Advocates charge that one reason companies make it difficult to repair devices is to prompt consumers to keep upgrading their gadgets.

“If I was Microsoft, I would get with the program,” said Nathan Proctor, head of the United States Public Interest Research Group “Right to Repair” campaign. “I don’t see how they could possibly live up to their environmental goals if they don’t change their tune on repair.” Microsoft has committed to becoming carbon-negative by 2030.

Microsoft has pushed back against efforts to make it easier for people to repair devices like Surface tablets and Xboxes. Until recently, the company voided a device’s warranty if it was repaired by anyone other than a Microsoft technician. Microsoft revised that language after the FTC sent it a warning letter in 2018. The company successfully lobbied against a 2019 Washington bill that would have made it easier for purchasers to get devices fixed at unauthorized shops.

Amazon, whose Echo smart speaker and Fire tablet devices command major market share in their respective segments, has also fought state-level efforts to make it easier for consumers to repair devices.


Neither company responded to questions about its position on device repair.

Many of Microsoft and Amazon’s roughly 120,000 Seattle-area employees have signed noncompete agreements limiting their ability to take new positions at other tech companies. The White House says those agreements keep wages down and restrict workers’ mobility.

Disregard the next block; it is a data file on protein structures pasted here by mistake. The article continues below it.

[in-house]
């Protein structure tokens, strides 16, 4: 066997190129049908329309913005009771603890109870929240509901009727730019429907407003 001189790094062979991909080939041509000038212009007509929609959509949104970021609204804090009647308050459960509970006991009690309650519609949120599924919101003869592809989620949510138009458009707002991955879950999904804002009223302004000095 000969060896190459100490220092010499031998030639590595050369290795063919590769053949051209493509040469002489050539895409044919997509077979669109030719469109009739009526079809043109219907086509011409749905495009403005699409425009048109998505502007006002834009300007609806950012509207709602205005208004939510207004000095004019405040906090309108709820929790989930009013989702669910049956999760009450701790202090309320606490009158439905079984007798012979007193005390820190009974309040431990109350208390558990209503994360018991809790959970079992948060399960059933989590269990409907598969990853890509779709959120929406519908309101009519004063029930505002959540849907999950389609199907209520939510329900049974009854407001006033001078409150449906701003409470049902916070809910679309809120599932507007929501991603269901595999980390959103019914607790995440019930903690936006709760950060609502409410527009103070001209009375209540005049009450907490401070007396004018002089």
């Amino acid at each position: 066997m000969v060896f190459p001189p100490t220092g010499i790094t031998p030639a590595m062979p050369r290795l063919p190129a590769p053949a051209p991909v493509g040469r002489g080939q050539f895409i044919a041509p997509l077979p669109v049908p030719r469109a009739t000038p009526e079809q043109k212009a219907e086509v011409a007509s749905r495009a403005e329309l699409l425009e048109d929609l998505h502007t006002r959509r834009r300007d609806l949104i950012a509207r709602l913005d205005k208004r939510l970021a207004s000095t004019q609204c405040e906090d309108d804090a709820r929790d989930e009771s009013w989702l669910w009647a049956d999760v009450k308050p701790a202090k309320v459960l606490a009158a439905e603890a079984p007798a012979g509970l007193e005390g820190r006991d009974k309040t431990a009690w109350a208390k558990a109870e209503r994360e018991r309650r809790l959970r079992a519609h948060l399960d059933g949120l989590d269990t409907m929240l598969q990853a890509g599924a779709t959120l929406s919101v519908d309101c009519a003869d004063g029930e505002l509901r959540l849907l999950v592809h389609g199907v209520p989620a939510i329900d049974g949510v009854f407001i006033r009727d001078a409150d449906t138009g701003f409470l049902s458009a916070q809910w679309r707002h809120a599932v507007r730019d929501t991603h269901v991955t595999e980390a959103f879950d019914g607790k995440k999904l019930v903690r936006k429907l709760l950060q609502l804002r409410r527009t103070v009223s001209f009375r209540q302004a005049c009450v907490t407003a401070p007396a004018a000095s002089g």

While both companies have pursued legal action against former employees who have allegedly violated noncompete agreements, Amazon in particular has drawn ire for what some say is its aggressive enforcement of such contract language.

Amazon Web Services, the company’s cloud-computing division, has filed a slew of lawsuits against its former employees, claiming those workers had violated their noncompete agreements when they took jobs at cloud-services competitors like Google. Amazon CEO Andy Jassy, who previously helmed AWS, personally set the tone of the division’s aggressive noncompete policy, according to Bloomberg. Amazon has denied that claim. 

But the company has lobbied to exempt workers from noncompete protections. The company successfully convinced Washington lawmakers to lower the salary cap under which the state makes noncompete agreements unenforceable, from $180,000 to $100,000. The amendment allowed Amazon to continue enforcing noncompete agreements for most workers at its Seattle-area offices, who typically earn in excess of $100,000.

Amazon did not respond to questions about the provisions of the executive order addressing noncompete agreements. The company has previously said such restrictions protect its trade secrets, including its customer and business relationships.


Shares of Amazon and Microsoft remained relatively flat on Friday following Biden’s widely anticipated announcements.

For the longer term, though, investors are likely worried about the prospect of antitrust actions looming over Amazon, Google, Facebook and Apple, said Daniel Ives, managing director of Equity Research at New York-based Wedbush Securities.

Microsoft, on the other hand, is still “Teflon-like” when it comes to new competition measures, having survived antitrust litigation in the 1990s and 2000s, Ives added.

“I think right now, Microsoft’s smiling in Redmond, while at Amazon headquarters, they’re throwing things against the wall,” he said.